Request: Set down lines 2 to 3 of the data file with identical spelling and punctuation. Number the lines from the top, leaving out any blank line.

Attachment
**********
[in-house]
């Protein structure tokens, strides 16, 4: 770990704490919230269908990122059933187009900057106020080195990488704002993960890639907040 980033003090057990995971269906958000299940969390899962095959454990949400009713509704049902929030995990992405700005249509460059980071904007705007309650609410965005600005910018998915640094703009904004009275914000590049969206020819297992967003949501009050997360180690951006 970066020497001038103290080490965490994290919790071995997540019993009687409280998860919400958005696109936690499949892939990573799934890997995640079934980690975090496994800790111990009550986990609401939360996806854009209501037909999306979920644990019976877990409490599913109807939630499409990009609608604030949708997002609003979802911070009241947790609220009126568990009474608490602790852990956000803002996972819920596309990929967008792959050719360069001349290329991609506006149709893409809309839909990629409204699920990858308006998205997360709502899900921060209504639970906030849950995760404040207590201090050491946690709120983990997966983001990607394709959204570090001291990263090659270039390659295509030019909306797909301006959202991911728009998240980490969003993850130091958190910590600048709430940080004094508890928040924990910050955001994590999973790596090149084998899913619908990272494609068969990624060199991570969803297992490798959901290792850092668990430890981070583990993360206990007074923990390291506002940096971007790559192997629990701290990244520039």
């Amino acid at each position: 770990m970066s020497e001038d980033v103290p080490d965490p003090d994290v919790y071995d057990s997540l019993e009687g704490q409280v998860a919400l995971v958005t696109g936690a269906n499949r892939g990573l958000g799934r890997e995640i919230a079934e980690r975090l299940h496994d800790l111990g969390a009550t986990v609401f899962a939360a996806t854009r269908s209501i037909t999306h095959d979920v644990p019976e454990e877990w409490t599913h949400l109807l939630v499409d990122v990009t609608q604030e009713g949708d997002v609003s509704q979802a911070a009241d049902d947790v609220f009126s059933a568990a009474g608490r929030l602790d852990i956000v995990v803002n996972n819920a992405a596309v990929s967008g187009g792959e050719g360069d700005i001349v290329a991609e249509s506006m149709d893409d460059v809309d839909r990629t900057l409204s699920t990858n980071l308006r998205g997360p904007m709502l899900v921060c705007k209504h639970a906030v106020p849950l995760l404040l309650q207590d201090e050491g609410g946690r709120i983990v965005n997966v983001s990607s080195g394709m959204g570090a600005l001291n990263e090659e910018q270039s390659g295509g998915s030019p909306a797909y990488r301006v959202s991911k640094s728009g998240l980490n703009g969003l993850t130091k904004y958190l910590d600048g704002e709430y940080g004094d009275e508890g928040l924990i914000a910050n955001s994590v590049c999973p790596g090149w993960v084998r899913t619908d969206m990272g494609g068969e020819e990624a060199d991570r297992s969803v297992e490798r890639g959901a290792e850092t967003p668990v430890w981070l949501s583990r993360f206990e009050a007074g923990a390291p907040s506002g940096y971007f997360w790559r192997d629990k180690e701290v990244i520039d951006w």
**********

């Protein structure tokens, strides 16, 4: 770990704490919230269908990122059933187009900057106020080195990488704002993960890639907040 980033003090057990995971269906958000299940969390899962095959454990949400009713509704049902929030995990992405700005249509460059980071904007705007309650609410965005600005910018998915640094703009904004009275914000590049969206020819297992967003949501009050997360180690951006 970066020497001038103290080490965490994290919790071995997540019993009687409280998860919400958005696109936690499949892939990573799934890997995640079934980690975090496994800790111990009550986990609401939360996806854009209501037909999306979920644990019976877990409490599913109807939630499409990009609608604030949708997002609003979802911070009241947790609220009126568990009474608490602790852990956000803002996972819920596309990929967008792959050719360069001349290329991609506006149709893409809309839909990629409204699920990858308006998205997360709502899900921060209504639970906030849950995760404040207590201090050491946690709120983990997966983001990607394709959204570090001291990263090659270039390659295509030019909306797909301006959202991911728009998240980490969003993850130091958190910590600048709430940080004094508890928040924990910050955001994590999973790596090149084998899913619908990272494609068969990624060199991570969803297992490798959901290792850092668990430890981070583990993360206990007074923990390291506002940096971007790559192997629990701290990244520039």
């Amino acid at each position: 770990m970066s020497e001038d980033v103290p080490d965490p003090d994290v919790y071995d057990s997540l019993e009687g704490q409280v998860a919400l995971v958005t696109g936690a269906n499949r892939g990573l958000g799934r890997e995640i919230a079934e980690r975090l299940h496994d800790l111990g969390a009550t986990v609401f899962a939360a996806t854009r269908s209501i037909t999306h095959d979920v644990p019976e454990e877990w409490t599913h949400l109807l939630v499409d990122v990009t609608q604030e009713g949708d997002v609003s509704q979802a911070a009241d049902d947790v609220f009126s059933a568990a009474g608490r929030l602790d852990i956000v995990v803002n996972n819920a992405a596309v990929s967008g187009g792959e050719g360069d700005i001349v290329a991609e249509s506006m149709d893409d460059v809309d839909r990629t900057l409204s699920t990858n980071l308006r998205g997360p904007m709502l899900v921060c705007k209504h639970a906030v106020p849950l995760l404040l309650q207590d201090e050491g609410g946690r709120i983990v965005n997966v983001s990607s080195g394709m959204g570090a600005l001291n990263e090659e910018q270039s390659g295509g998915s030019p909306a797909y990488r301006v959202s991911k640094s728009g998240l980490n703009g969003l993850t130091k904004y958190l910590d600048g704002e709430y940080g004094d009275e508890g928040l924990i914000a910050n955001s994590v590049c999973p790596g090149w993960v084998r899913t619908d969206m990272g494609g068969e020819e990624a060199d991570r297992s969803v297992e490798r890639g959901a290792e850092t967003p668990v430890w981070l949501s583990r993360f206990e009050a007074g923990a390291p907040s506002g940096y971007f997360w790559r192997d629990k180690e701290v990244i520039d951006w």